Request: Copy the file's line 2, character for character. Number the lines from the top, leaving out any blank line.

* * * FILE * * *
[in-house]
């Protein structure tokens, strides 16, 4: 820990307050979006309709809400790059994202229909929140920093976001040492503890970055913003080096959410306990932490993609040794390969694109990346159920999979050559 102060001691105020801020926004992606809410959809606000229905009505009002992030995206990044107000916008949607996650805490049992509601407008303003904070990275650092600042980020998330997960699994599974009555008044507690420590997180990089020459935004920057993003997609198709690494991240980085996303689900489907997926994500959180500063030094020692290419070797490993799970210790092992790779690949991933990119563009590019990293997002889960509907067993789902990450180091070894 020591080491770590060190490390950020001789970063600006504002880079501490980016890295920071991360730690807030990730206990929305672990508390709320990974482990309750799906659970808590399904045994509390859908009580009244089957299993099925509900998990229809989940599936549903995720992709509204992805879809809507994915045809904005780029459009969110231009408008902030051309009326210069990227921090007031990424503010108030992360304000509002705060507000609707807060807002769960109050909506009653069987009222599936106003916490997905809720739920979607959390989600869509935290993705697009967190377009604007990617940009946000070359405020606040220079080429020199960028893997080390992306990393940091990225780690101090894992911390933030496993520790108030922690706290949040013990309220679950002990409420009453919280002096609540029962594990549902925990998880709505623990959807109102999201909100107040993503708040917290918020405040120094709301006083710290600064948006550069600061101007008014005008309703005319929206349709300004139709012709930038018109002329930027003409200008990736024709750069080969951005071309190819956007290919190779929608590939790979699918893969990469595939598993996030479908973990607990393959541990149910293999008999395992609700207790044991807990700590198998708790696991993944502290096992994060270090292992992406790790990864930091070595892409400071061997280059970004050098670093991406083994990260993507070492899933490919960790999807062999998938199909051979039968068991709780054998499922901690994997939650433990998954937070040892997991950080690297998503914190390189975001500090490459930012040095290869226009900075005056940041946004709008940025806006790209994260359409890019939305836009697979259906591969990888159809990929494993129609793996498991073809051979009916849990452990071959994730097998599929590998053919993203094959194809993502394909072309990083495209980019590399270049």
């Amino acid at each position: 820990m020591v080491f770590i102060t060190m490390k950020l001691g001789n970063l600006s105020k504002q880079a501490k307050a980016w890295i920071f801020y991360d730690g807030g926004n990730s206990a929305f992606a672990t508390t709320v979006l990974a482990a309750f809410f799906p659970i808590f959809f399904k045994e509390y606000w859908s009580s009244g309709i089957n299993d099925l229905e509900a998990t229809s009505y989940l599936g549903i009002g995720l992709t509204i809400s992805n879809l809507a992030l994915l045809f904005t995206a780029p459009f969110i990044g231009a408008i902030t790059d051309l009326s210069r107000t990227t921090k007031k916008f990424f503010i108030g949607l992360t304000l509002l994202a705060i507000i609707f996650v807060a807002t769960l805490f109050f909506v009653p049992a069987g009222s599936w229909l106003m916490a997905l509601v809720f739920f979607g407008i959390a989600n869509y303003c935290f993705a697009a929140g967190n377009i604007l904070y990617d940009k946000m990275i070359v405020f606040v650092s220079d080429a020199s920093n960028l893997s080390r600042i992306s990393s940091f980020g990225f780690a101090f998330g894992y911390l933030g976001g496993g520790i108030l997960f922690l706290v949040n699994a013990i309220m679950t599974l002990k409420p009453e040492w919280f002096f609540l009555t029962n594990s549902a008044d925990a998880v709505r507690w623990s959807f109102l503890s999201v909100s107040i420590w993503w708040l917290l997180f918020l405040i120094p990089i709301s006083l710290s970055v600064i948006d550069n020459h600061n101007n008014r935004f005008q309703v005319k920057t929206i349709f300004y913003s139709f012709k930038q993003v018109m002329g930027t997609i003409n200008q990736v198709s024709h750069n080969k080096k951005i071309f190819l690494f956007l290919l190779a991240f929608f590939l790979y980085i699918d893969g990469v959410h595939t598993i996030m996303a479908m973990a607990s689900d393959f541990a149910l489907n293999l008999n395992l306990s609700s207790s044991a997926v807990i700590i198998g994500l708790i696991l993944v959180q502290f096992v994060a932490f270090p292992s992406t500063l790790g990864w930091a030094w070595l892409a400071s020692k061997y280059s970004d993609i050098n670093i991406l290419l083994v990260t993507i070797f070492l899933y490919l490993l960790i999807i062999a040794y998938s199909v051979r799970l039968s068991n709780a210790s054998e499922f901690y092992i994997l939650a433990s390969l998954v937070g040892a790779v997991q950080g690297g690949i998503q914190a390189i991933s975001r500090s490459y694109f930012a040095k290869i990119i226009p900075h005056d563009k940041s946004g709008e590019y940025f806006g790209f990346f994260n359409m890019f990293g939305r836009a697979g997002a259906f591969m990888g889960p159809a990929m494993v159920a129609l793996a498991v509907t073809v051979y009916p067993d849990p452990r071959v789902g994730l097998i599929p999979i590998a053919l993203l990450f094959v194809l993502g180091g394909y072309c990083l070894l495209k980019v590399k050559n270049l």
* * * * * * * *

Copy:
């Protein structure tokens, strides 16, 4: 820990307050979006309709809400790059994202229909929140920093976001040492503890970055913003080096959410306990932490993609040794390969694109990346159920999979050559 102060001691105020801020926004992606809410959809606000229905009505009002992030995206990044107000916008949607996650805490049992509601407008303003904070990275650092600042980020998330997960699994599974009555008044507690420590997180990089020459935004920057993003997609198709690494991240980085996303689900489907997926994500959180500063030094020692290419070797490993799970210790092992790779690949991933990119563009590019990293997002889960509907067993789902990450180091070894 020591080491770590060190490390950020001789970063600006504002880079501490980016890295920071991360730690807030990730206990929305672990508390709320990974482990309750799906659970808590399904045994509390859908009580009244089957299993099925509900998990229809989940599936549903995720992709509204992805879809809507994915045809904005780029459009969110231009408008902030051309009326210069990227921090007031990424503010108030992360304000509002705060507000609707807060807002769960109050909506009653069987009222599936106003916490997905809720739920979607959390989600869509935290993705697009967190377009604007990617940009946000070359405020606040220079080429020199960028893997080390992306990393940091990225780690101090894992911390933030496993520790108030922690706290949040013990309220679950002990409420009453919280002096609540029962594990549902925990998880709505623990959807109102999201909100107040993503708040917290918020405040120094709301006083710290600064948006550069600061101007008014005008309703005319929206349709300004139709012709930038018109002329930027003409200008990736024709750069080969951005071309190819956007290919190779929608590939790979699918893969990469595939598993996030479908973990607990393959541990149910293999008999395992609700207790044991807990700590198998708790696991993944502290096992994060270090292992992406790790990864930091070595892409400071061997280059970004050098670093991406083994990260993507070492899933490919960790999807062999998938199909051979039968068991709780054998499922901690994997939650433990998954937070040892997991950080690297998503914190390189975001500090490459930012040095290869226009900075005056940041946004709008940025806006790209994260359409890019939305836009697979259906591969990888159809990929494993129609793996498991073809051979009916849990452990071959994730097998599929590998053919993203094959194809993502394909072309990083495209980019590399270049």